Friday, April 14, 2017

Jason goes to SFFILM--Day 6

Most days, with my day job, I'll only be able to see one film per weeknight. But Monday was special. I wasn't going to miss the first show, BILL NYE THE SCIENCE GUY. Especially since Mr. Nye himself was there. Now most of the audience were fans of his show when they were kids. Or there were older fans whose kids were fans of his show. But I'm in the in-between generation where I was a fan because I watched his show in college--he had a pretty big following at Caltech. So I knew most of the science he was teaching, and either enjoyed his show ironically, or for the genuine entertainment value, or for just how freakin' cool it is that someone is pushing the meme that Science Rules!

Anyway, the movie mentions his show briefly, but quickly gets on to what he's been doing since then. He's the CEO of the Planetary Society  (I imagine him idolizing Carl Sagan the same way the next generation idolized him) and is making Sagan's dream of a solar sail a reality. He's brought in as an expert on news shows to talk about science, and that has gotten him into feuds. He famously debated evolution vs. creationism with young-earth creationist minister Ken Ham. And most recently, he's injected himself into the debate on global warming/climate change. Now, I don't remember years ago anyone particularly caring that Bill Nye didn't have a PhD. He was the "Science Guy" not the scientist (he's a mechanical engineer who studied a lot of physics.) But it seems once he got himself into political issues, speaking on behalf of the pro-science side, it's now a very important point to make sure everyone knows he's Mr. Nye, not Dr. Nye (because, of course, the difference between science being correct or incorrect hinges on the difference between a D and an M) Okay, enough editorializing, back to the film. A large part of the climate change section of the movie is devoted to his friendly duel with Joe Bastardi, meteorologist and outspoken skeptic of human-induced climate change. One of the funniest dynamics in the film is how Joe's son grew up as a big Bill Nye fan, and so he spends a lot of his screen time kind in amazement as his father argues with his 4th grade hero. It's very funny.

After the film, there was a brief panel discussion with Bill Nye; the filmmakers David Alvarado and Jason Sussberg; and Dr. Eugenie C. Scott, the former Executive Director of the National Center for Science Education. One of the most interesting points to come out is how public, moderated debates (like the one Nye had with Ham over creationism) are a pretty bad way at getting to scientific truth. Because debates are about scoring points and winning the debate, while science is about getting at truth. Also, because scientists are good at drilling into complicated subjects, but to win people over you need three things. A simple message...repeated...from a trusted source. Let me repeat that:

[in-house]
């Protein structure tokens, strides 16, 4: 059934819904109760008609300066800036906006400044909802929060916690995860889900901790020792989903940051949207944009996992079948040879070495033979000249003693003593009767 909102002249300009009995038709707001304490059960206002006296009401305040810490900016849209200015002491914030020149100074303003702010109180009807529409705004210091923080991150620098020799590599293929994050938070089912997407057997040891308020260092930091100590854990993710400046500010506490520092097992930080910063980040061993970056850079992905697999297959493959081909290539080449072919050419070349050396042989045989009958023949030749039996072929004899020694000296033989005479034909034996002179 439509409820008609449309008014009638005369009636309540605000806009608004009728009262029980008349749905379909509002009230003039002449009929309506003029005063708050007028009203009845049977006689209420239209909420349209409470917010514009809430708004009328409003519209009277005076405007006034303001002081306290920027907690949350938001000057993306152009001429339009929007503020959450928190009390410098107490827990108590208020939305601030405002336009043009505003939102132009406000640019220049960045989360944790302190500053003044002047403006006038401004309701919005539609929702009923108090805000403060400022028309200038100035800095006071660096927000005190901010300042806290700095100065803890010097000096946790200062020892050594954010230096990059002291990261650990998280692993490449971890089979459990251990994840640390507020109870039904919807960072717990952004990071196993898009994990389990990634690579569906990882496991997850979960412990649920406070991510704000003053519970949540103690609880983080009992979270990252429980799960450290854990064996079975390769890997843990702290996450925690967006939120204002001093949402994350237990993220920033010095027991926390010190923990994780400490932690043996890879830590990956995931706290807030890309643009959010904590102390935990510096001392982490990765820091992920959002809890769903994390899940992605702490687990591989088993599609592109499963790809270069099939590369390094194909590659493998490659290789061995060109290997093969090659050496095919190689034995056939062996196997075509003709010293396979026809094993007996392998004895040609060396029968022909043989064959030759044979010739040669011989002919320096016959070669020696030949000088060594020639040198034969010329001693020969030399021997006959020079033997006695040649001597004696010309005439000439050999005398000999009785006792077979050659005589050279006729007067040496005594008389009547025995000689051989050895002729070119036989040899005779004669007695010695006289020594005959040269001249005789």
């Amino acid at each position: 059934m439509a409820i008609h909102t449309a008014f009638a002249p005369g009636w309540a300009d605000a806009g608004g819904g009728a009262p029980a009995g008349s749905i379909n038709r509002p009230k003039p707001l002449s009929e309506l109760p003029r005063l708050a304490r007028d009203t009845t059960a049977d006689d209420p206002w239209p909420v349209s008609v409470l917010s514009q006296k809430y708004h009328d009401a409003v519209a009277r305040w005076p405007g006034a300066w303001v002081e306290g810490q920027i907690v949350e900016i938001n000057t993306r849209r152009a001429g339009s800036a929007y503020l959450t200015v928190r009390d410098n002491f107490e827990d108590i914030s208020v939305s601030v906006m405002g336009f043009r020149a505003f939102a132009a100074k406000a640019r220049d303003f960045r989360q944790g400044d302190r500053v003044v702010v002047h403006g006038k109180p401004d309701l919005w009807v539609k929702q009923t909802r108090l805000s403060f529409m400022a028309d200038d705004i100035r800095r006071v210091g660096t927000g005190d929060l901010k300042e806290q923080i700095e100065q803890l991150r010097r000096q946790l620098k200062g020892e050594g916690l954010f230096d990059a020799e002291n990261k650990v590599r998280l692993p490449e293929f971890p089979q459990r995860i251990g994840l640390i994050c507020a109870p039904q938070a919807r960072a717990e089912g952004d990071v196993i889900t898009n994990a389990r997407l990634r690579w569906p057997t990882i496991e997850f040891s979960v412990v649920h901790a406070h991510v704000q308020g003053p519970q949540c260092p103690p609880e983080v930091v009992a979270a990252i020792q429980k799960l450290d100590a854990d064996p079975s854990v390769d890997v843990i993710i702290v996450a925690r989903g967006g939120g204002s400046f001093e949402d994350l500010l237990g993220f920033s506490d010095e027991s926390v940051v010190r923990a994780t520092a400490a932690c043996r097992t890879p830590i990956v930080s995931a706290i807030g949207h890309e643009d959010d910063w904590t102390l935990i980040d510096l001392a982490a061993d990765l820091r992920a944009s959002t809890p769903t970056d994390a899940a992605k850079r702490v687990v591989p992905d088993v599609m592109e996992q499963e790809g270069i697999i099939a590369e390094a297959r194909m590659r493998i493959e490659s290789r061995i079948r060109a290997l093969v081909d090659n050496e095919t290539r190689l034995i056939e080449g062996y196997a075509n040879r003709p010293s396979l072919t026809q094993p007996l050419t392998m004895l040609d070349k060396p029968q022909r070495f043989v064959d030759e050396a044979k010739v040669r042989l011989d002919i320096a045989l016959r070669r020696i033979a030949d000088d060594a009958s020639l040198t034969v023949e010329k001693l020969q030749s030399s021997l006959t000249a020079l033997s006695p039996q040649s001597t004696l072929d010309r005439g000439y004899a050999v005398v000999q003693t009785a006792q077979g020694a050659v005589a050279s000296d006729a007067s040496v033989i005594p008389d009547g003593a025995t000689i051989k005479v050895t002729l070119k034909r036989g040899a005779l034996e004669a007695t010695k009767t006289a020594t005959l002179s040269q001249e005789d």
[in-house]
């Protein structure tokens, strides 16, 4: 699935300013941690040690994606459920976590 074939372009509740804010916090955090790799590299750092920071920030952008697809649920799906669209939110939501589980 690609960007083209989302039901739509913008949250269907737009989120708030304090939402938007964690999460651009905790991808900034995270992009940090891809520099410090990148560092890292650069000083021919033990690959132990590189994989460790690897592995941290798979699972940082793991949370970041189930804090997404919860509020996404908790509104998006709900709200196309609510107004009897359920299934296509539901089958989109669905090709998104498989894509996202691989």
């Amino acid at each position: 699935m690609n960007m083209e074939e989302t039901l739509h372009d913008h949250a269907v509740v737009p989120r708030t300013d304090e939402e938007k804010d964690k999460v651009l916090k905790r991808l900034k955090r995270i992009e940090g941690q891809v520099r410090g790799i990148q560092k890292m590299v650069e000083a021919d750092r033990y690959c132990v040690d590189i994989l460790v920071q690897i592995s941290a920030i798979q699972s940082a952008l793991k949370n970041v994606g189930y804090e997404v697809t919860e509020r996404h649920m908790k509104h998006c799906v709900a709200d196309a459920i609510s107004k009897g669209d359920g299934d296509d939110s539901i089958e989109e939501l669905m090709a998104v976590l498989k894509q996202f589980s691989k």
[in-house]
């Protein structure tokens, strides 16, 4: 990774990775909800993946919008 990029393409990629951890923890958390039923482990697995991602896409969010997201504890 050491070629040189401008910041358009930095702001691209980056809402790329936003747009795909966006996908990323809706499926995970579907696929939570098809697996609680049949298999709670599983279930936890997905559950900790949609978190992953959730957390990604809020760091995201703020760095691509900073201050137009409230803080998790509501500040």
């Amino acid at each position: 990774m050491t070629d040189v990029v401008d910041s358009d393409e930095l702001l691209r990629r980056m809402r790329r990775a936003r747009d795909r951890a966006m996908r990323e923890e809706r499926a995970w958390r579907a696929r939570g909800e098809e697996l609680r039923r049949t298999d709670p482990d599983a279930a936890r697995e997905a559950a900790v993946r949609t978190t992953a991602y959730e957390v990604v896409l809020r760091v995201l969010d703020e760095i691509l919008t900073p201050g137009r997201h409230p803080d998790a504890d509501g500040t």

- A simple message
- Repeated
- From a trusted source

Scientists tend to be bad at the first one (but Bill Nye is great at it.) The second one anyone can do. And the third one is always tricky, because you tend to be trusted right up until you say something that your audience disagrees with. It's maintaining that trust that's hard.

I would've loved to stick around more, at least to shake Bill Nye's hand, but I had another movie to run off to, over at YBCA. I have to say, with a more spread out festival this year, I'm getting my exercise.

78/52 is an excellent documentary with an awful name that nobody understands. It refers to 78 set-ups and 52 cuts that make up the iconic shower scene in Hitchcock's PSYCHO. The circumstances in the world and in Hitchcock's career that led up to PSYCHO. The setup of the scene, and finally the scene itself. Dissected by directors, editors, actors, and the actual body double in the scene (who was hired for a 2-3 day job that went on for 7 days...just to get like 45 seconds of screen time.) How the shrieking strings make such an impact (which we had seen the day before in SCORE.) How, despite what everyone thinks, you never actually see any nudity (okay a little side-boob) or ever see the knife touch the skin (or do you? Hitchcock himself said it never happened, but the body double said that they pressed the knife against her belly, then pulled it away and ran the scene in reverse and you see it in the film.) Or how about the great sound effects of knife stabbing flesh (the key--casaba melons.) Director Alexandre O. Philippe seems to have lined up everyone in Hollywood eager to talk about the scene, then put them in a mock-up of the Bates Motel to do it, which is clever and funny wall-breaking that's appropriate for such an intense and film-geeky dissection of less than a minute of cinema.

Total Running Time: 181 minutes
My Total Minutes: 425,885
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